Jim McIlroy

Venezuela’s socialist President Hugo Chavez began a November 8 press conference, the first with the international media for many weeks, with a passionate statement against Israel’s war on Palestinians, which had killed four children and two women that morning.

Michael Lebowitz is a director of the Centro Internacional Miranda (CIM), a Caracas-based foundation for analysis and discussion of Venezuela’s Bolivarian revolution; professor emeritus of the department of economics at Simon Fraser University, Canada; and author of several books on Marxism and socialism, including his newly published Build it Now: Socialism for the Twenty-first Century. He spoke to Green Left Weekly’s Coral Wynter and Jim McIlroy about the unfolding revolution in Venezuela.

Six miners were killed by the Special Operations Unit of the Venezuelan Armed Forces (TO5) on September 22 in the remote jungle area of La Paragua, 200km south-east of Ciudud Bolivar in the eastern state of Bolivar. Fourteen soldiers landed their helicopter at the El Papelon de Turumban mine, destroyed the miners’ heavy machinery and shot them in the back, according to a report in the October 8 Ultimas Noticias.

Thousands of people flocked to the La Rinconada area, south of Caracas, on October 15, to hear socialist President Hugo Chavez inaugurate the new “Ezequiel Zamora” train line from Caracas to Cua, in the Valles del Tuy — the first new above-ground train line constructed in Venezuela for more than 70 years.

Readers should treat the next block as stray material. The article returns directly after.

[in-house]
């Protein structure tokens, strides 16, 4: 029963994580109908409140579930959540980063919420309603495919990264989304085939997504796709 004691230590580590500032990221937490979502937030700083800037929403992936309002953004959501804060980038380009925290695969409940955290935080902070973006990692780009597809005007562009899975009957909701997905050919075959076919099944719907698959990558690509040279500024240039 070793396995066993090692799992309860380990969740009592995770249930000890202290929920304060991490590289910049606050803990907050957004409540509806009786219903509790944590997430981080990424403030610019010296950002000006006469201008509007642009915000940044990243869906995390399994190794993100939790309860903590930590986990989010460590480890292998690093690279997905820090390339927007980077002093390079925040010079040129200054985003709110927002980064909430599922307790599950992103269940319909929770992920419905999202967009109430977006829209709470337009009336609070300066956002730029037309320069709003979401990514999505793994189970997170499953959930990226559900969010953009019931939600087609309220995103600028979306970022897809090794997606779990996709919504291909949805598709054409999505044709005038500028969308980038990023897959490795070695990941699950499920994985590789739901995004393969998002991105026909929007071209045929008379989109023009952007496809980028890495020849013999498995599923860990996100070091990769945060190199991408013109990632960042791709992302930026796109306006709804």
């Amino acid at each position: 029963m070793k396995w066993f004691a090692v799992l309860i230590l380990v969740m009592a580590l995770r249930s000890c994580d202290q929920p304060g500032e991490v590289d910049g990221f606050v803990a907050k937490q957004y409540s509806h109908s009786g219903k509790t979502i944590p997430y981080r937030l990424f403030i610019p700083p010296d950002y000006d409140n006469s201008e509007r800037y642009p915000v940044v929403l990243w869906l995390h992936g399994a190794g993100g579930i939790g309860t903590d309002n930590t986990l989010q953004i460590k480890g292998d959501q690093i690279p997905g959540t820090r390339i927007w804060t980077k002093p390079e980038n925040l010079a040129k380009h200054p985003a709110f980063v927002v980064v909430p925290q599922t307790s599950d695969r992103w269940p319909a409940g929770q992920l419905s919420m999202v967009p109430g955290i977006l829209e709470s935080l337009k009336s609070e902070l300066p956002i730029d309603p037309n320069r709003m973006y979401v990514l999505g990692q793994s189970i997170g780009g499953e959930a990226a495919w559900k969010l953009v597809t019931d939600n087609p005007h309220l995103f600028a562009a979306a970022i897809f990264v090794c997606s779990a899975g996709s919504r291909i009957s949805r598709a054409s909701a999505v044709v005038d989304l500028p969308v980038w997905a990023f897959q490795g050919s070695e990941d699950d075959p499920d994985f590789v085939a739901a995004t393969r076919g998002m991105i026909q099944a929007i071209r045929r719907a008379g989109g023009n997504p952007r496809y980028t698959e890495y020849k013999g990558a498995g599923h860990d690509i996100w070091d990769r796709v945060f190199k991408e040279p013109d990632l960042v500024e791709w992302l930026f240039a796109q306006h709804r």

“We guarantee that all Venezuelans will receive free education, to the highest level, as a promise of the revolutionary government. This [event] demonstrates the importance that the [Bolivarian] revolution gives to education”, Hugo Chavez declared on October 8. The Venezuelan president was officially re-opening the Andres Bello high school, situated in the metropolitan centre of the Caracas. The high school has been extensively renovated and upgraded to provide for a student population of 1700, the October 9 Ultimas Noticias reported.

October 12 was marked in Venezuela as the “Day of Indigenous Resistance” to the arrival of Spanish colonisers. On October 12, 1492, Christopher Columbus first landed in South America, beginning more than 500 years of genocide and oppression of the continent’s indigenous inhabitants. The day is a national public holiday in Venezuela and was previously designated Christopher Columbus Day.

On September 12 Venezuela’s left-wing President Hugo Chavez announced the expansion of the Development Bank for Women — Banmujer — during a meeting in the Teresa Carreno Theatre to celebrate five years since the bank’s founding. Chavez offered another 100 billion bolivares (A$65 million) in resources to the bank.

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